Broccoli fights cancer, says the British Journal of Cancer. This worries me because I remember vividly that once upon a time, circa 2001, broccoli was carcinogenic. Back then, it contained acetaldehyde, which was A Bad Thing Of Some Kind, and quite prominent in health stories until we forgot about it. Luckily, I don’t use deodorant or incense, but phone masts, bacon and the rest of the fashionable carcinogens will probably get me if I live long enough.
Or they will if the endless health scares in the press are to be believed. But despite their repetitive, contradictory and medically tenuous nature, people pay attention to these lists of absurd things that are supposedly bad for you. They even act upon them — randomly banning bra underwiring or broccoli from their lives — while remaining resistant to constant, consistent and proven advice to eat, drink and smoke less and exercise more. Why?
Ben Goldacre, who as well as being a doctor, writes a column entitled Bad Science, says the lure of the health scare story for the media lies in that fact that during the “golden age of medicine, miracle cures and sinister hidden scares really were being discovered.” Now, “we move ahead by small incremental understandings of large numbers of modest risk factors, but journalists haven’t found a way to write about that, so every fractional research finding has to be crowbarred into the ‘miracle-cure-hidden-scare’ template.”
The basic problem is that we’re so healthy. As Catherine O’Leary, a doctor working in Kent points out: “Medicine has made tremendous strides in curing diseases with antibiotics, in treating illnesses such as heart disease and depression, and in preventing illnesses such as diarrhea, measles, small pox and now, possibly, heart disease that people are less accustomed to ill health all around them.”
For this reason, she thinks that “ill health, mental or physical, has developed a significant stigma that people are anxious to avoid — especially if this may convey a loss of status.”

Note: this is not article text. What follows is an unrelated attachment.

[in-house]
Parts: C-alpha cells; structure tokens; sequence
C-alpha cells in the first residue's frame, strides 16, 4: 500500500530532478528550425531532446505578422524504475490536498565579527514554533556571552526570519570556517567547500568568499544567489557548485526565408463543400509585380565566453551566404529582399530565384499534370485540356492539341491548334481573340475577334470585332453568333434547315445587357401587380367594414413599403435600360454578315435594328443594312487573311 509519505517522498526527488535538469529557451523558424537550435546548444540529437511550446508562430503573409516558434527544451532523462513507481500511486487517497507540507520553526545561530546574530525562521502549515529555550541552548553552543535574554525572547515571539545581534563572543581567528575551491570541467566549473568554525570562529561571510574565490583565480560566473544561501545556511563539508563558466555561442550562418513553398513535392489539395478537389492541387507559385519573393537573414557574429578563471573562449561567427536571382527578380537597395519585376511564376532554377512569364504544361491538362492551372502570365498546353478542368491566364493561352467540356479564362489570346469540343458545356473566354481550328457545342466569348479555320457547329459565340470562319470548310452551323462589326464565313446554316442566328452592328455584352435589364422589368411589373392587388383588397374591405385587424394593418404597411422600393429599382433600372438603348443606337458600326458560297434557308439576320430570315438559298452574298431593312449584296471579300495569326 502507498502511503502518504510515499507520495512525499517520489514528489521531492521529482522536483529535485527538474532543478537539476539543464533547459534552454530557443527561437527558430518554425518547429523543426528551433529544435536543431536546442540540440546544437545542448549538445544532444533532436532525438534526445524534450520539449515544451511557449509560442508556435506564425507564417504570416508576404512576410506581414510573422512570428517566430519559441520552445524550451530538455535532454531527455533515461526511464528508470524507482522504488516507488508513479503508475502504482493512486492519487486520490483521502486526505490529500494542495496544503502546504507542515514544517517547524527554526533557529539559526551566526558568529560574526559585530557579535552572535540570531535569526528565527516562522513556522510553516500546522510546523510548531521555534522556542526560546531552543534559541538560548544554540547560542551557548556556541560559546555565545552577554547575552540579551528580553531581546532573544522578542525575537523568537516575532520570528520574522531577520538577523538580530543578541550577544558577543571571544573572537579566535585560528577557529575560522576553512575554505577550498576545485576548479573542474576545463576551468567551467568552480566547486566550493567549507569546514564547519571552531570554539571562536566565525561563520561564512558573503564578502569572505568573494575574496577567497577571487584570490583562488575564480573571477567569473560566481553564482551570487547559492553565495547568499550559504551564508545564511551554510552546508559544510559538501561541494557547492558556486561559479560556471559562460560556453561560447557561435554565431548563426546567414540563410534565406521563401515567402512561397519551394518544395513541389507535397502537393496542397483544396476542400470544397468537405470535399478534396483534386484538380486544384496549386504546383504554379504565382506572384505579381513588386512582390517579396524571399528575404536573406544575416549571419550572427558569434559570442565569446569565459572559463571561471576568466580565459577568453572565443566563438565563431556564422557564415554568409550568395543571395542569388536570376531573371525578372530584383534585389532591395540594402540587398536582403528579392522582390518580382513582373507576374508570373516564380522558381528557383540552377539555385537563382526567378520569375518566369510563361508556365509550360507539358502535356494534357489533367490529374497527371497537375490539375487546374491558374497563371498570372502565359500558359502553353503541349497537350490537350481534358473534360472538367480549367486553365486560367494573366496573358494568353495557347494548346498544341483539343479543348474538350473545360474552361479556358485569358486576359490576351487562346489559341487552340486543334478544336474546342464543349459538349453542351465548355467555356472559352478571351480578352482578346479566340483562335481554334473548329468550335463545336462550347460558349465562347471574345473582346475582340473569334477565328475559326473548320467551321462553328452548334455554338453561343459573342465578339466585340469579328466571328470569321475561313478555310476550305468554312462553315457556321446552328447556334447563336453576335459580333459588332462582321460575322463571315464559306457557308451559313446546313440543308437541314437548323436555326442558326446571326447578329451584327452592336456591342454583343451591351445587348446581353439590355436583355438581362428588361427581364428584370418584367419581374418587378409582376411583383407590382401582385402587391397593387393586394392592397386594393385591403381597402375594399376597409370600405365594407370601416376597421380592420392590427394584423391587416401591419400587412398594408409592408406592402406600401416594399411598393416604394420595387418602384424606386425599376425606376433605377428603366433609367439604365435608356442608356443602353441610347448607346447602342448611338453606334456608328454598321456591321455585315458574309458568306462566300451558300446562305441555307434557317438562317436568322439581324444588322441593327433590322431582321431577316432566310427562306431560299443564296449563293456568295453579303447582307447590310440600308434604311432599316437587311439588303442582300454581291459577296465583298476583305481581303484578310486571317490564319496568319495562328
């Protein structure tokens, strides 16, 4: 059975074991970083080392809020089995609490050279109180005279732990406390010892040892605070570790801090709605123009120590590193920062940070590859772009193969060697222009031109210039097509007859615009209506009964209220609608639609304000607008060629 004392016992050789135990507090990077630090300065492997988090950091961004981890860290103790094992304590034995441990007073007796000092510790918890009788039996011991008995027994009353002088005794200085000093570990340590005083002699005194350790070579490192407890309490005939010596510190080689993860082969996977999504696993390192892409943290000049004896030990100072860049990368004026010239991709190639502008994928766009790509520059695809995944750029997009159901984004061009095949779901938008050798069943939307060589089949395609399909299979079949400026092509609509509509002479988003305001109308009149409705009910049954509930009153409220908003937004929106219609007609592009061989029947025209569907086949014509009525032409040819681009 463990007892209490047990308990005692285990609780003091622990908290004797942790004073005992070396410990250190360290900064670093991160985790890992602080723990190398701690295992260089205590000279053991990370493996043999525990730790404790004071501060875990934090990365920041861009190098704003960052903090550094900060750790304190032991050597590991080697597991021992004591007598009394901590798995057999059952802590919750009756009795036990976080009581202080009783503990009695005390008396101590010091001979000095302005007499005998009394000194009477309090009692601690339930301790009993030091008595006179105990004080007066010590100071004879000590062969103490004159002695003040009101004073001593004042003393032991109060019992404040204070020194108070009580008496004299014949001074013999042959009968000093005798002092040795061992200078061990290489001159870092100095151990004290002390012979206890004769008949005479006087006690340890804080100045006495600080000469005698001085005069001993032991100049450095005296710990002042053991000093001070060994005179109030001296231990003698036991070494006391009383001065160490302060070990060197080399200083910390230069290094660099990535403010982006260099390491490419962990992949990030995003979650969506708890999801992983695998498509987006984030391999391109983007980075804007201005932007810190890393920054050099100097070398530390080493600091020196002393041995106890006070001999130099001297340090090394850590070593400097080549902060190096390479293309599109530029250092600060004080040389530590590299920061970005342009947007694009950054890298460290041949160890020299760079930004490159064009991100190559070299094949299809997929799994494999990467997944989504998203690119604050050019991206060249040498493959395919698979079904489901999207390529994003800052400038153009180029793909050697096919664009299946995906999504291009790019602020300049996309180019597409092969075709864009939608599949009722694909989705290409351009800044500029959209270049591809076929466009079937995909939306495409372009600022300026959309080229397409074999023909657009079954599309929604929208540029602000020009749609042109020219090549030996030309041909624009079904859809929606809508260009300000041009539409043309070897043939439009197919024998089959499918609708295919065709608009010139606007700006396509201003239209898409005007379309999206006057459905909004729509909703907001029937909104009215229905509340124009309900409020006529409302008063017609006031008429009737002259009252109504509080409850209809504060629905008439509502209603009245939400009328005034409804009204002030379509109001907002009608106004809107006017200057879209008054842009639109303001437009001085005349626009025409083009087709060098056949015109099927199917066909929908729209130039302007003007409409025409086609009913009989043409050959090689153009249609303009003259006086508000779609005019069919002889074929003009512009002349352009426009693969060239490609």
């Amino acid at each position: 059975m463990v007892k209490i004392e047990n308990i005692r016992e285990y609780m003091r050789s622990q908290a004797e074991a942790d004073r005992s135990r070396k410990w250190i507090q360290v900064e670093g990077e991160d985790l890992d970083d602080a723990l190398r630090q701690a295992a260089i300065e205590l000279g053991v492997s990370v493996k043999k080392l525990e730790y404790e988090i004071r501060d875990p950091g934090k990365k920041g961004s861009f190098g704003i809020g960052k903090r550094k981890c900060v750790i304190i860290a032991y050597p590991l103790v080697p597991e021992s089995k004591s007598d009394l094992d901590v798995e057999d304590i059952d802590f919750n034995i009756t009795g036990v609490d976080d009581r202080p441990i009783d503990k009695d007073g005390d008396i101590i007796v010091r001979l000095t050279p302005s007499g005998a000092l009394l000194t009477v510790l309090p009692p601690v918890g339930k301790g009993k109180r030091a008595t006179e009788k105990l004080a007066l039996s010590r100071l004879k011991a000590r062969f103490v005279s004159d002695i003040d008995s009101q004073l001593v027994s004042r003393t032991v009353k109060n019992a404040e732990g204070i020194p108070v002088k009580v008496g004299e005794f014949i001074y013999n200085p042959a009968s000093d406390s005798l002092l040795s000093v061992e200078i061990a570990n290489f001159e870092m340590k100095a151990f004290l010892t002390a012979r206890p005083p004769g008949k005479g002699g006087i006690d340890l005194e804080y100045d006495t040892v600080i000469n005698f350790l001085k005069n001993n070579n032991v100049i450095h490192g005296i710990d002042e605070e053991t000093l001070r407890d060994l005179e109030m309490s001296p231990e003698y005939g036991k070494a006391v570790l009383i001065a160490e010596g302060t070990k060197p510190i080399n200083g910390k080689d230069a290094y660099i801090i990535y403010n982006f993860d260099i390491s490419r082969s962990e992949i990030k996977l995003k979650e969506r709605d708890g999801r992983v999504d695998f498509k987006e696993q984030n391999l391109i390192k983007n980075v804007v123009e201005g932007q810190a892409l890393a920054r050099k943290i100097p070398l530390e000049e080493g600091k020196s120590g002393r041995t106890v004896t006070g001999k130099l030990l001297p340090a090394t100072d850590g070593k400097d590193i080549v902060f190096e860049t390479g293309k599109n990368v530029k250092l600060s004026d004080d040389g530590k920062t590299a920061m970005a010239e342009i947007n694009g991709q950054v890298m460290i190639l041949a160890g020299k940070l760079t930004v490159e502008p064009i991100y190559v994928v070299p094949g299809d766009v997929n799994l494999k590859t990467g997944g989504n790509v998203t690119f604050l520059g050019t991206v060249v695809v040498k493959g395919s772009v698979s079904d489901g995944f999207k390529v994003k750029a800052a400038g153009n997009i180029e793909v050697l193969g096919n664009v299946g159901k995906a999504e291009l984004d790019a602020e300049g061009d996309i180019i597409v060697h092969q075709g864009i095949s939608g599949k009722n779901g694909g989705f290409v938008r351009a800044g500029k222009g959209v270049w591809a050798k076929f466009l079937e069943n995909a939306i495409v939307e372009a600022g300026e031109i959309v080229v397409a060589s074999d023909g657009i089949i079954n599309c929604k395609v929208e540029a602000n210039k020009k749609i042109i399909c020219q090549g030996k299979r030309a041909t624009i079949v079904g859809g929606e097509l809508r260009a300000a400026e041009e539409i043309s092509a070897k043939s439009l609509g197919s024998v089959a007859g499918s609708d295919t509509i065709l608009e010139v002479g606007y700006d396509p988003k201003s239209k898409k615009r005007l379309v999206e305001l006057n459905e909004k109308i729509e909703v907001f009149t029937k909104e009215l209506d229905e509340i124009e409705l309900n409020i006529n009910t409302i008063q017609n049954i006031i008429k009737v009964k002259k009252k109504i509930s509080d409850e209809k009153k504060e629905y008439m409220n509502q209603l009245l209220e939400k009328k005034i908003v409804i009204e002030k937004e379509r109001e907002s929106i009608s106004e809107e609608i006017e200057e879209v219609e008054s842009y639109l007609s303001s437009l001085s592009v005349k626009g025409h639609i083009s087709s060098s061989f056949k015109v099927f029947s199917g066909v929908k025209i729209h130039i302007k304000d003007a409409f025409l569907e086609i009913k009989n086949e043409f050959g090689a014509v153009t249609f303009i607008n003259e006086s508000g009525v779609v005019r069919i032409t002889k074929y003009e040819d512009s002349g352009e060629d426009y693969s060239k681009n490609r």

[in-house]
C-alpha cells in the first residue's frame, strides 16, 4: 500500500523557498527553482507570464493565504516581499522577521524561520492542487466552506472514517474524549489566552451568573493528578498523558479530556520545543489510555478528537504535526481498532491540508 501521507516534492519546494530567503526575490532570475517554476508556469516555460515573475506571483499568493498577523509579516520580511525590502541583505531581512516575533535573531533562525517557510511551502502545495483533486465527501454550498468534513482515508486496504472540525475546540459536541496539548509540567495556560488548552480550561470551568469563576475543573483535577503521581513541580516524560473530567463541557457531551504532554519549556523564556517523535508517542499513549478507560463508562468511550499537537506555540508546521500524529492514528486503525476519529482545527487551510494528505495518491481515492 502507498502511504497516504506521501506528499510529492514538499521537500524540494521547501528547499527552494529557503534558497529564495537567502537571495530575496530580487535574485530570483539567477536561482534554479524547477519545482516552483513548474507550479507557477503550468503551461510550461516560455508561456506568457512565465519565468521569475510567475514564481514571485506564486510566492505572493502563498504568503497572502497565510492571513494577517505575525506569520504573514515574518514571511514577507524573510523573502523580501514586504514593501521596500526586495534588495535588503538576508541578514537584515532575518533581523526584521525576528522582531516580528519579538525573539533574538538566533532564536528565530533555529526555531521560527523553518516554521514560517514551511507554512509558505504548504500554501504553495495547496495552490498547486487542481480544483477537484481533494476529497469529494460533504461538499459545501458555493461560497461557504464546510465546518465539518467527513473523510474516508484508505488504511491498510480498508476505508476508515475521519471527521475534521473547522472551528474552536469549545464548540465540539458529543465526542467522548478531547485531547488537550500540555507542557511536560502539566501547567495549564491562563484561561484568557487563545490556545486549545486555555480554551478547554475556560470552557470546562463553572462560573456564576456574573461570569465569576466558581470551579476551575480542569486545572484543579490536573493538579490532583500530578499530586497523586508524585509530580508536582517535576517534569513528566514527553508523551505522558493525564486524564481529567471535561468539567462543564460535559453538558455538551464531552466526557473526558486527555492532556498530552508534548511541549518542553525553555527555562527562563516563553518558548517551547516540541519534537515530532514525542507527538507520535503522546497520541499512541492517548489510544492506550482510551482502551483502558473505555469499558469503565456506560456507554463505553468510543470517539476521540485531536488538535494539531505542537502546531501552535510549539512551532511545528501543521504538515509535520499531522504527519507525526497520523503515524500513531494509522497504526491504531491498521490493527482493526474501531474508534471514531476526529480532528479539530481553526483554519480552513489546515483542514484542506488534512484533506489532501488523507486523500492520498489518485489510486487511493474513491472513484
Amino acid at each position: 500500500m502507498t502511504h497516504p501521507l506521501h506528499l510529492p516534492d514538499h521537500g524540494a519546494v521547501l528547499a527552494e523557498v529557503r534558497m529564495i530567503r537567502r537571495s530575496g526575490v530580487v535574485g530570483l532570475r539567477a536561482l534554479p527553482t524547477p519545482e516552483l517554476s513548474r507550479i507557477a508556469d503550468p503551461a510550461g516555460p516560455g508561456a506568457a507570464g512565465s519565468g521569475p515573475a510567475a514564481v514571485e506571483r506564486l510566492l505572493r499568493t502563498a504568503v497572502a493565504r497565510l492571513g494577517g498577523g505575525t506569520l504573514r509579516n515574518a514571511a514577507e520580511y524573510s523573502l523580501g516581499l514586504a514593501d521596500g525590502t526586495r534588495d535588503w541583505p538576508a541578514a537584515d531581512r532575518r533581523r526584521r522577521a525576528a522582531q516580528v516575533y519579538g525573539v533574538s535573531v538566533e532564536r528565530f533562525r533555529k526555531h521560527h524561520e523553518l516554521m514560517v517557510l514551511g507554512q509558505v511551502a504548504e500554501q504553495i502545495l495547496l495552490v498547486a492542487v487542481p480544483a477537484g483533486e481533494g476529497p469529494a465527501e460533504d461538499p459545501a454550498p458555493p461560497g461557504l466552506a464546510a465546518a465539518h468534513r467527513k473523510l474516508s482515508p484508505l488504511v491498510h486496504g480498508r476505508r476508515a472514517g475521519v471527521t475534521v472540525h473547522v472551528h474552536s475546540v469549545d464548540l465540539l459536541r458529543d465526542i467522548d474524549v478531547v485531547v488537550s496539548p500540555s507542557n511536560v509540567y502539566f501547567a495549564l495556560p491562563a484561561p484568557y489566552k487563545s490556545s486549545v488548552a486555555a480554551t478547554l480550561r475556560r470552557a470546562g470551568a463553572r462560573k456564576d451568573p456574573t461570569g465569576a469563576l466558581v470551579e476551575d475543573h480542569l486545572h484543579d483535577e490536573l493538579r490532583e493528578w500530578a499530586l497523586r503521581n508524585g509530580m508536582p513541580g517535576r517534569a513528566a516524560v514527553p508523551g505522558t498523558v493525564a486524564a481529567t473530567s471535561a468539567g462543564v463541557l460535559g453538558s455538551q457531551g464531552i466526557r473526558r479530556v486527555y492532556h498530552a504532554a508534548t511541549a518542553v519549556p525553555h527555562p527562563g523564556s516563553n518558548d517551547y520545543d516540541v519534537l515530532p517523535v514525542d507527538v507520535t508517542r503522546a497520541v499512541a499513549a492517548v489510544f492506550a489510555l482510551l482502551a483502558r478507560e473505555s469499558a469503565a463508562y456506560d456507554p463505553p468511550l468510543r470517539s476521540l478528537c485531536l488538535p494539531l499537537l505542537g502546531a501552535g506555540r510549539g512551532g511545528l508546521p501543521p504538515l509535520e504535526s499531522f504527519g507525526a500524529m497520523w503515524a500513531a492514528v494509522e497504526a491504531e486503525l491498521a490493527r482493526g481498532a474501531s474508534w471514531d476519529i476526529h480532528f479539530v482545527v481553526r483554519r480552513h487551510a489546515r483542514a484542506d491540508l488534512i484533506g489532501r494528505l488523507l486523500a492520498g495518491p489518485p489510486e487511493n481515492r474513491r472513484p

On the other hand, people might be bothered about their health, but they don’t want to stop doing things they like.
O’Leary explains that, in her experience, heavy drinkers are aware of the risks but are so “passionate not to be deprived of drink” that they hide the habit or avoid doctors entirely. Smokers are often in a simpler form of denial.
“I frequently encounter smokers who are concerned for their health, but who won’t discuss their habit,” she says, even after she shows them a calculator on her computer screen that displays the enormous effect smoking has on life expectancy.
“It only has a small effect in the success I have getting them to quit.” she says.
Kieran McCafferty, a renal doctor working in central London, says that people want a scapegoat: “They don’t want to exercise, because they’re lazy, but they want to say, ‘But I stopped using deodorant!’, which is like giving up chewing gum for Lent.”
McCafferty also says that health scares are so powerful because most of them relate to cancer. Patients are more likely to die of heart disease, but they can understand and accept a blood clot blocking a vessel and killing them. It doesn’t feel as personal as something growing inside the body.
“With cancer,” he says, “your body has turned against you.”
His experience of telling patients they have serious illnesses bears this out.